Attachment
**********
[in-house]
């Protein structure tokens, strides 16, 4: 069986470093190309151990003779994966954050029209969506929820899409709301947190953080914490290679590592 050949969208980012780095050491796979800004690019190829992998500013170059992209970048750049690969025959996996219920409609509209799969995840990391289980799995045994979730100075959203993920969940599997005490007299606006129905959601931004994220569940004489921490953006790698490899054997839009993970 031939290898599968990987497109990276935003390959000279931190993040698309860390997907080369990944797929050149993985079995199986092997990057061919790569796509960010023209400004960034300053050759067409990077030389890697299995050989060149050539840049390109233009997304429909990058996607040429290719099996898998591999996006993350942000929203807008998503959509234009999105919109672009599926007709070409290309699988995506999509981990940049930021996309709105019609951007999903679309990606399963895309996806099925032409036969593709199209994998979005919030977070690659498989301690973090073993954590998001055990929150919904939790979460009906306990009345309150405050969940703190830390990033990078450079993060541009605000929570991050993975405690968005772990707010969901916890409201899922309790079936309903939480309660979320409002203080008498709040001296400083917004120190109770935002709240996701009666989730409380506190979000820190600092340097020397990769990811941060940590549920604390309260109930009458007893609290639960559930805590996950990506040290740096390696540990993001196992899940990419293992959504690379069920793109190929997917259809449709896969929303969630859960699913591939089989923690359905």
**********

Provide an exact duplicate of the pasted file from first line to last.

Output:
[in-house]
């Protein structure tokens, strides 16, 4: 069986470093190309151990003779994966954050029209969506929820899409709301947190953080914490290679590592 050949969208980012780095050491796979800004690019190829992998500013170059992209970048750049690969025959996996219920409609509209799969995840990391289980799995045994979730100075959203993920969940599997005490007299606006129905959601931004994220569940004489921490953006790698490899054997839009993970 031939290898599968990987497109990276935003390959000279931190993040698309860390997907080369990944797929050149993985079995199986092997990057061919790569796509960010023209400004960034300053050759067409990077030389890697299995050989060149050539840049390109233009997304429909990058996607040429290719099996898998591999996006993350942000929203807008998503959509234009999105919109672009599926007709070409290309699988995506999509981990940049930021996309709105019609951007999903679309990606399963895309996806099925032409036969593709199209994998979005919030977070690659498989301690973090073993954590998001055990929150919904939790979460009906306990009345309150405050969940703190830390990033990078450079993060541009605000929570991050993975405690968005772990707010969901916890409201899922309790079936309903939480309660979320409002203080008498709040001296400083917004120190109770935002709240996701009666989730409380506190979000820190600092340097020397990769990811941060940590549920604390309260109930009458007893609290639960559930805590996950990506040290740096390696540990993001196992899940990419293992959504690379069920793109190929997917259809449709896969929303969630859960699913591939089989923690359905």